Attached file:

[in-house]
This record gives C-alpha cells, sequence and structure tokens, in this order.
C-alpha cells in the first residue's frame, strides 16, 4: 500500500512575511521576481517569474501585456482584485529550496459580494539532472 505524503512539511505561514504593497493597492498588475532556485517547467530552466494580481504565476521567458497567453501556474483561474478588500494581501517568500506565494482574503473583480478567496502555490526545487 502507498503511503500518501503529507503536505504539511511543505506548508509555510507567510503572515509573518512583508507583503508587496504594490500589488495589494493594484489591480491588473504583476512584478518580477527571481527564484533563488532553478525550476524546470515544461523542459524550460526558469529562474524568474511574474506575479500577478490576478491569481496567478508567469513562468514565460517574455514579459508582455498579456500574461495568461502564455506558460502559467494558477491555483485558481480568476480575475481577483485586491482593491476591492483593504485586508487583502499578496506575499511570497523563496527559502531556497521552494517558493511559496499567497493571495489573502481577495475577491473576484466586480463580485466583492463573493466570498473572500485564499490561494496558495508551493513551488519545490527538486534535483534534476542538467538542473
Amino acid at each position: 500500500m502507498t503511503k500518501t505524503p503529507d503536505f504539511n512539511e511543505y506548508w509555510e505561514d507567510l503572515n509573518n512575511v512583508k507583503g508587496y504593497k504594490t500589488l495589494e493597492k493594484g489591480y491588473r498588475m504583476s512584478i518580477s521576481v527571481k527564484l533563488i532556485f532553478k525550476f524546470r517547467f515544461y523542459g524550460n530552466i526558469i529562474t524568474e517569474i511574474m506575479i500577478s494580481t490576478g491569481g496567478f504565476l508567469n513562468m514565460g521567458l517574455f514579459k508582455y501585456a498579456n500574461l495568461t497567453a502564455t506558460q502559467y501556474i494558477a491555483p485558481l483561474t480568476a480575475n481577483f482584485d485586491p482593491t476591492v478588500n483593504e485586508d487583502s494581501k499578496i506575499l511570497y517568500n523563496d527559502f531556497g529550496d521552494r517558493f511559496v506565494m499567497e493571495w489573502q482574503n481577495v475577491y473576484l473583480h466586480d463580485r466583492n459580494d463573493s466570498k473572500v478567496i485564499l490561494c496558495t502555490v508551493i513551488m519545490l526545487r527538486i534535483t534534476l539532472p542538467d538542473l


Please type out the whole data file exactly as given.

[in-house]
This record gives C-alpha cells, sequence and structure tokens, in this order.
C-alpha cells in the first residue's frame, strides 16, 4: 500500500512575511521576481517569474501585456482584485529550496459580494539532472 505524503512539511505561514504593497493597492498588475532556485517547467530552466494580481504565476521567458497567453501556474483561474478588500494581501517568500506565494482574503473583480478567496502555490526545487 502507498503511503500518501503529507503536505504539511511543505506548508509555510507567510503572515509573518512583508507583503508587496504594490500589488495589494493594484489591480491588473504583476512584478518580477527571481527564484533563488532553478525550476524546470515544461523542459524550460526558469529562474524568474511574474506575479500577478490576478491569481496567478508567469513562468514565460517574455514579459508582455498579456500574461495568461502564455506558460502559467494558477491555483485558481480568476480575475481577483485586491482593491476591492483593504485586508487583502499578496506575499511570497523563496527559502531556497521552494517558493511559496499567497493571495489573502481577495475577491473576484466586480463580485466583492463573493466570498473572500485564499490561494496558495508551493513551488519545490527538486534535483534534476542538467538542473
Amino acid at each position: 500500500m502507498t503511503k500518501t505524503p503529507d503536505f504539511n512539511e511543505y506548508w509555510e505561514d507567510l503572515n509573518n512575511v512583508k507583503g508587496y504593497k504594490t500589488l495589494e493597492k493594484g489591480y491588473r498588475m504583476s512584478i518580477s521576481v527571481k527564484l533563488i532556485f532553478k525550476f524546470r517547467f515544461y523542459g524550460n530552466i526558469i529562474t524568474e517569474i511574474m506575479i500577478s494580481t490576478g491569481g496567478f504565476l508567469n513562468m514565460g521567458l517574455f514579459k508582455y501585456a498579456n500574461l495568461t497567453a502564455t506558460q502559467y501556474i494558477a491555483p485558481l483561474t480568476a480575475n481577483f482584485d485586491p482593491t476591492v478588500n483593504e485586508d487583502s494581501k499578496i506575499l511570497y517568500n523563496d527559502f531556497g529550496d521552494r517558493f511559496v506565494m499567497e493571495w489573502q482574503n481577495v475577491y473576484l473583480h466586480d463580485r466583492n459580494d463573493s466570498k473572500v478567496i485564499l490561494c496558495t502555490v508551493i513551488m519545490l526545487r527538486i534535483t534534476l539532472p542538467d538542473l